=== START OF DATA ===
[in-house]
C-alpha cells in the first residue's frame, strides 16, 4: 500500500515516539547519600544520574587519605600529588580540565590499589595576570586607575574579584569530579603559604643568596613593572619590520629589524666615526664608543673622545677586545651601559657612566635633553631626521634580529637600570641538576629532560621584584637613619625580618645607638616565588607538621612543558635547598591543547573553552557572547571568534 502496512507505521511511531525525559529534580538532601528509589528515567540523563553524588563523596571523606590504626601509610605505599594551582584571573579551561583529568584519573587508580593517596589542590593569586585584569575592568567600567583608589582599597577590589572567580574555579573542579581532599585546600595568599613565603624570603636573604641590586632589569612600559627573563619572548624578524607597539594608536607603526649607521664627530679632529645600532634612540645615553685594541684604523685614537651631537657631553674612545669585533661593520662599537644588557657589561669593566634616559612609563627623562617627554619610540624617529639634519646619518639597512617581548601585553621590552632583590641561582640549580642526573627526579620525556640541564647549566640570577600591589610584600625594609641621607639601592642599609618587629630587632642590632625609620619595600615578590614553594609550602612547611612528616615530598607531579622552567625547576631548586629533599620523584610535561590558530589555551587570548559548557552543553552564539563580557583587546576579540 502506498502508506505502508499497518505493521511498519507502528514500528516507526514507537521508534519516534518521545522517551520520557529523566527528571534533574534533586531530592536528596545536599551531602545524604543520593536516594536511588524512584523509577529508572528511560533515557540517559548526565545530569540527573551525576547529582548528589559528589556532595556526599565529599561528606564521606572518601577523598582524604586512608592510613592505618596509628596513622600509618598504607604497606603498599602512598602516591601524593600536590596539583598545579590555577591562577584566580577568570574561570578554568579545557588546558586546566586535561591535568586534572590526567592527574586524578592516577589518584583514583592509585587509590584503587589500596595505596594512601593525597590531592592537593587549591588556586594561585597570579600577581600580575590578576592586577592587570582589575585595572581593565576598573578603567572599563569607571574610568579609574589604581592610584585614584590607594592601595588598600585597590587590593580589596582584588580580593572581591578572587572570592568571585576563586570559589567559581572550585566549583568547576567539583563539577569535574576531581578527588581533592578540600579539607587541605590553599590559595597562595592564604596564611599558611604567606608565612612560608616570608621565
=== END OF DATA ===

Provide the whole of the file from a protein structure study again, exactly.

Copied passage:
[in-house]
C-alpha cells in the first residue's frame, strides 16, 4: 500500500515516539547519600544520574587519605600529588580540565590499589595576570586607575574579584569530579603559604643568596613593572619590520629589524666615526664608543673622545677586545651601559657612566635633553631626521634580529637600570641538576629532560621584584637613619625580618645607638616565588607538621612543558635547598591543547573553552557572547571568534 502496512507505521511511531525525559529534580538532601528509589528515567540523563553524588563523596571523606590504626601509610605505599594551582584571573579551561583529568584519573587508580593517596589542590593569586585584569575592568567600567583608589582599597577590589572567580574555579573542579581532599585546600595568599613565603624570603636573604641590586632589569612600559627573563619572548624578524607597539594608536607603526649607521664627530679632529645600532634612540645615553685594541684604523685614537651631537657631553674612545669585533661593520662599537644588557657589561669593566634616559612609563627623562617627554619610540624617529639634519646619518639597512617581548601585553621590552632583590641561582640549580642526573627526579620525556640541564647549566640570577600591589610584600625594609641621607639601592642599609618587629630587632642590632625609620619595600615578590614553594609550602612547611612528616615530598607531579622552567625547576631548586629533599620523584610535561590558530589555551587570548559548557552543553552564539563580557583587546576579540 502506498502508506505502508499497518505493521511498519507502528514500528516507526514507537521508534519516534518521545522517551520520557529523566527528571534533574534533586531530592536528596545536599551531602545524604543520593536516594536511588524512584523509577529508572528511560533515557540517559548526565545530569540527573551525576547529582548528589559528589556532595556526599565529599561528606564521606572518601577523598582524604586512608592510613592505618596509628596513622600509618598504607604497606603498599602512598602516591601524593600536590596539583598545579590555577591562577584566580577568570574561570578554568579545557588546558586546566586535561591535568586534572590526567592527574586524578592516577589518584583514583592509585587509590584503587589500596595505596594512601593525597590531592592537593587549591588556586594561585597570579600577581600580575590578576592586577592587570582589575585595572581593565576598573578603567572599563569607571574610568579609574589604581592610584585614584590607594592601595588598600585597590587590593580589596582584588580580593572581591578572587572570592568571585576563586570559589567559581572550585566549583568547576567539583563539577569535574576531581578527588581533592578540600579539607587541605590553599590559595597562595592564604596564611599558611604567606608565612612560608616570608621565